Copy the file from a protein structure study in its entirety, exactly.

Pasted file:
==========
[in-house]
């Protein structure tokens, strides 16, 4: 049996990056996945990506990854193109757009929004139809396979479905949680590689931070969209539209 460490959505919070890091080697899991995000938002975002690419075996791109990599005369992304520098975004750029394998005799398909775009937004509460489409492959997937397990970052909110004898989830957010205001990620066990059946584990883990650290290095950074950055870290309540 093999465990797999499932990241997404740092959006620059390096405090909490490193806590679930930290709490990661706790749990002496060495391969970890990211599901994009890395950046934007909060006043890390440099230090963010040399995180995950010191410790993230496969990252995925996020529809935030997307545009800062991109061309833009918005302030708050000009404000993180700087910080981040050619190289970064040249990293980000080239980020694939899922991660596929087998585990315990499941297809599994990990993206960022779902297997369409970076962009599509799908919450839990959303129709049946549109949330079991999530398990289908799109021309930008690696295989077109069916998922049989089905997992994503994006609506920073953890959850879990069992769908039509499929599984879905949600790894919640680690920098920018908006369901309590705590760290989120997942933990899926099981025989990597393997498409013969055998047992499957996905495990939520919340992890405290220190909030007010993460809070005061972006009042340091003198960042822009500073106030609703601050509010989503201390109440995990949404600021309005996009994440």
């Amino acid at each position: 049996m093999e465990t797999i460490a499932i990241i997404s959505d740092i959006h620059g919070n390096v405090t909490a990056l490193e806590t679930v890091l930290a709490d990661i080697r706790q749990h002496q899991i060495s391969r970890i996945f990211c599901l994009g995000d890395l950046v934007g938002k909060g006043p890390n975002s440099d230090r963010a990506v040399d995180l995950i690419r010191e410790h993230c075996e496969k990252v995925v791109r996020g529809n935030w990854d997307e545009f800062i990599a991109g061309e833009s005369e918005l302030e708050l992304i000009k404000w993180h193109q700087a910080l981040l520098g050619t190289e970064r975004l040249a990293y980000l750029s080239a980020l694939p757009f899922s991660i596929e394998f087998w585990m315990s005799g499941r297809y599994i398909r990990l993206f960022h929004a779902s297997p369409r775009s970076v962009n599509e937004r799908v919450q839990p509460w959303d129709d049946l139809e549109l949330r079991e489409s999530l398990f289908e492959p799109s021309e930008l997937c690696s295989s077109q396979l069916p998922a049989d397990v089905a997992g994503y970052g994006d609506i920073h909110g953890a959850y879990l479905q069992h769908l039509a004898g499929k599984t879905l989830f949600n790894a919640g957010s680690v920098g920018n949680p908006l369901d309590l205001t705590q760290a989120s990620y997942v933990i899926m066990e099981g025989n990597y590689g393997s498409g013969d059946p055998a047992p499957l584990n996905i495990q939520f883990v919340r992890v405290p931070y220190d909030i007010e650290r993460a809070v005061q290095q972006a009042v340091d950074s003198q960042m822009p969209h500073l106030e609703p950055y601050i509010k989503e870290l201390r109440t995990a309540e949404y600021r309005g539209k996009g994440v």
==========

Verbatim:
[in-house]
């Protein structure tokens, strides 16, 4: 049996990056996945990506990854193109757009929004139809396979479905949680590689931070969209539209 460490959505919070890091080697899991995000938002975002690419075996791109990599005369992304520098975004750029394998005799398909775009937004509460489409492959997937397990970052909110004898989830957010205001990620066990059946584990883990650290290095950074950055870290309540 093999465990797999499932990241997404740092959006620059390096405090909490490193806590679930930290709490990661706790749990002496060495391969970890990211599901994009890395950046934007909060006043890390440099230090963010040399995180995950010191410790993230496969990252995925996020529809935030997307545009800062991109061309833009918005302030708050000009404000993180700087910080981040050619190289970064040249990293980000080239980020694939899922991660596929087998585990315990499941297809599994990990993206960022779902297997369409970076962009599509799908919450839990959303129709049946549109949330079991999530398990289908799109021309930008690696295989077109069916998922049989089905997992994503994006609506920073953890959850879990069992769908039509499929599984879905949600790894919640680690920098920018908006369901309590705590760290989120997942933990899926099981025989990597393997498409013969055998047992499957996905495990939520919340992890405290220190909030007010993460809070005061972006009042340091003198960042822009500073106030609703601050509010989503201390109440995990949404600021309005996009994440």
């Amino acid at each position: 049996m093999e465990t797999i460490a499932i990241i997404s959505d740092i959006h620059g919070n390096v405090t909490a990056l490193e806590t679930v890091l930290a709490d990661i080697r706790q749990h002496q899991i060495s391969r970890i996945f990211c599901l994009g995000d890395l950046v934007g938002k909060g006043p890390n975002s440099d230090r963010a990506v040399d995180l995950i690419r010191e410790h993230c075996e496969k990252v995925v791109r996020g529809n935030w990854d997307e545009f800062i990599a991109g061309e833009s005369e918005l302030e708050l992304i000009k404000w993180h193109q700087a910080l981040l520098g050619t190289e970064r975004l040249a990293y980000l750029s080239a980020l694939p757009f899922s991660i596929e394998f087998w585990m315990s005799g499941r297809y599994i398909r990990l993206f960022h929004a779902s297997p369409r775009s970076v962009n599509e937004r799908v919450q839990p509460w959303d129709d049946l139809e549109l949330r079991e489409s999530l398990f289908e492959p799109s021309e930008l997937c690696s295989s077109q396979l069916p998922a049989d397990v089905a997992g994503y970052g994006d609506i920073h909110g953890a959850y879990l479905q069992h769908l039509a004898g499929k599984t879905l989830f949600n790894a919640g957010s680690v920098g920018n949680p908006l369901d309590l205001t705590q760290a989120s990620y997942v933990i899926m066990e099981g025989n990597y590689g393997s498409g013969d059946p055998a047992p499957l584990n996905i495990q939520f883990v919340r992890v405290p931070y220190d909030i007010e650290r993460a809070v005061q290095q972006a009042v340091d950074s003198q960042m822009p969209h500073l106030e609703p950055y601050i509010k989503e870290l201390r109440t995990a309540e949404y600021r309005g539209k996009g994440v």